The Collaborative Practice Professional Team consisted of two collaborative lawyers, a neutral financial professional, and three very strong mental health professionals – two serving as coaches for John and Mary, and one serving as the Neutral Child Specialist.
Our Professional Team relied upon each other time and again, and the channels of communications were constant and open. The final electronic file for this case contained nearly 1,300 Professional Team e-mails.
John and Mary both had their respective coaches, and the children had a gifted Neutral Child Specialist whom the team relied upon to keep the parents focused on their children to the greatest extent possible instead of the own individual agendas. The Professional Team worked diligently and often times conducted three-way telephone conferences to remove temporary impediments and roadblocks created by the parties. The very first time that Mary made an agreement on visitation and then refused to honor it, a series of teleconferences ensued late on a Friday afternoon, resulting in an honoring of the agreement and John’s first overnight with his children.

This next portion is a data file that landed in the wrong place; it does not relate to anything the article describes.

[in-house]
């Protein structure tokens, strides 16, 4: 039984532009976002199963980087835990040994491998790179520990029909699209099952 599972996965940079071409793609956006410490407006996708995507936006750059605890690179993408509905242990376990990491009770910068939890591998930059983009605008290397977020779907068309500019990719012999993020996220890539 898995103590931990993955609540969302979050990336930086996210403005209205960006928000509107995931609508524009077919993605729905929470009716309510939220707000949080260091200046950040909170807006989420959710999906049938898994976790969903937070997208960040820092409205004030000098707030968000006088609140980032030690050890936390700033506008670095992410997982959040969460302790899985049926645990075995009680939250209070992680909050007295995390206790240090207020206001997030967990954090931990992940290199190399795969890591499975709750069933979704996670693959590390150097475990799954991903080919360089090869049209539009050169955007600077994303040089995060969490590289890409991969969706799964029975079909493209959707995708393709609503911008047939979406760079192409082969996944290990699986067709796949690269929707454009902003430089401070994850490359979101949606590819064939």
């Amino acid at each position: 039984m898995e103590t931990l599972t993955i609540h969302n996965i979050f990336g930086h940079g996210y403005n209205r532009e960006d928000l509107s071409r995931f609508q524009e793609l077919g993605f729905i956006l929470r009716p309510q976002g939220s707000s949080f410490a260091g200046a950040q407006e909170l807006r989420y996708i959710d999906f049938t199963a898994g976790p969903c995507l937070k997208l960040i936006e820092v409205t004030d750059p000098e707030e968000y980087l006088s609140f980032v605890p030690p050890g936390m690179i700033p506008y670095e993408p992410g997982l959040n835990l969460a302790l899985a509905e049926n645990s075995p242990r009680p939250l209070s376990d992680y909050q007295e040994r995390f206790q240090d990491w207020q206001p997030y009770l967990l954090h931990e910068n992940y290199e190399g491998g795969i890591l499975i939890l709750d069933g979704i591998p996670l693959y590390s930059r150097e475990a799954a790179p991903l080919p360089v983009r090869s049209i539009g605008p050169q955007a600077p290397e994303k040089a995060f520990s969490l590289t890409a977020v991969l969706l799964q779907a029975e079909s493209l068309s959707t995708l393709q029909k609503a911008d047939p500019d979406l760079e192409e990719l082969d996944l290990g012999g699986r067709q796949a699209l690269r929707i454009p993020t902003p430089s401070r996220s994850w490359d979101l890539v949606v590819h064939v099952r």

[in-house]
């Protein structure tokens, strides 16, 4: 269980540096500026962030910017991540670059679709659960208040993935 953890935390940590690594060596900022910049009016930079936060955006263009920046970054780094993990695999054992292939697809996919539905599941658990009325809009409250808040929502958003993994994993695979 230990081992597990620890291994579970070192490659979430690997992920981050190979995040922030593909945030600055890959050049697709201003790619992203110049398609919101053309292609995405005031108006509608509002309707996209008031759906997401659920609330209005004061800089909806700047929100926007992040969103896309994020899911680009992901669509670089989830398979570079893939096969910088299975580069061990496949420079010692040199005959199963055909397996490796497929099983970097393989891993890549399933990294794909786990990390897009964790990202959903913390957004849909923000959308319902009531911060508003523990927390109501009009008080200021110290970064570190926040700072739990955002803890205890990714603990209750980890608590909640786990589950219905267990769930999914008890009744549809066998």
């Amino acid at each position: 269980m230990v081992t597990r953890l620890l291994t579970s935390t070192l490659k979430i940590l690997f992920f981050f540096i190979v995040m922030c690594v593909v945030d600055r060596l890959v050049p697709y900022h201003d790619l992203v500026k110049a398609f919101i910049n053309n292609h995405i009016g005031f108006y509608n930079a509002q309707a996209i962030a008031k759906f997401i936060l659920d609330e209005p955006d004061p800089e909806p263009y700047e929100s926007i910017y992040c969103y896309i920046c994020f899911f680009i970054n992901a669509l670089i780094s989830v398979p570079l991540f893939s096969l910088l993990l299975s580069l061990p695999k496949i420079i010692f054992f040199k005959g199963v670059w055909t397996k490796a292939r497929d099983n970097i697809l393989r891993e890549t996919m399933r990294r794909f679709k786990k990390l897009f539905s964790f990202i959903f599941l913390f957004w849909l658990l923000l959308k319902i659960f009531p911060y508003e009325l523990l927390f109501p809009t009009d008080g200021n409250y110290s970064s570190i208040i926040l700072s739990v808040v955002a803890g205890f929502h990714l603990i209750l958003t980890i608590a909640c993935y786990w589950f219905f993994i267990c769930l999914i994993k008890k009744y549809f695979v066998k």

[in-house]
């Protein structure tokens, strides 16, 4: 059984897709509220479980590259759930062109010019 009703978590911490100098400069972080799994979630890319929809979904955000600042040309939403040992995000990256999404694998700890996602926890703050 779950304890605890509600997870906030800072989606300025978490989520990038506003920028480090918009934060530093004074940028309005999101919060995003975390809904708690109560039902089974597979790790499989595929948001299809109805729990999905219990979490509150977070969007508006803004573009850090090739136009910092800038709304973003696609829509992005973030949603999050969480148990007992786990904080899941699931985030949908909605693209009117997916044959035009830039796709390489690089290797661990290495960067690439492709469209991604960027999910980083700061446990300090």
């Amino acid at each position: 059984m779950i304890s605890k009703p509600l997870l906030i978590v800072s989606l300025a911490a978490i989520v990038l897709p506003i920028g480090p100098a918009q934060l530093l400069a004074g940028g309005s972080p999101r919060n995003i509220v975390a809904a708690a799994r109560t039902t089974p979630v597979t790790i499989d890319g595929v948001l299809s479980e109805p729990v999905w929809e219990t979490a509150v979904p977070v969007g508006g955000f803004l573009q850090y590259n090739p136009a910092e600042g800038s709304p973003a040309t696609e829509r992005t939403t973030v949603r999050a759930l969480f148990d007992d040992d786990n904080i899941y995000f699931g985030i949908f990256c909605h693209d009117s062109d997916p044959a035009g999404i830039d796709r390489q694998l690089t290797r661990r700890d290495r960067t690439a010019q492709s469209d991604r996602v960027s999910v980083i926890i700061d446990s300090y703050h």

Our Working Agreements
Three process agreements were co-created and agreed to by the parties. John agreed that given his history, he had the burden of proving his sober living as a condition precedent to being an involved parent to his twin children. John submitted random urine tests twice a week to his coach, who then sent the results to the rest of the Professional Team members. The second protocol was that every agreement would be and was reduced to a collaborative stipulation and order that was filed with the Court, and became an enforceable court order. The Third team protocol was that the Professional Team exchanged their personal cell phone numbers and committed to be available to all Professional Team members as needed and dictated by the family problems as they occurred.
The First Crisis
After several months of negative random drug tests, John tested positive for opiates!
When confronted by his coach, he broke down and cried; swearing that he had not fallen and had not used any drugs. What to do? John’s Coach and lawyer, and Mary’s Coach agreed that before reacting to the “dirty test” the possibility of a false positive had to be explored first. The urine test was re-submitted for additional testing, and John was asked to take a hair follicle test. The hair follicle test and the re-test of the urine test both concluded that John had in fact continued on his path of sober living, and the prior positive test was in fact a false positive. Eventually, John was moved from twice a week random urine tests to quarterly hair follicle tests, then to every six months.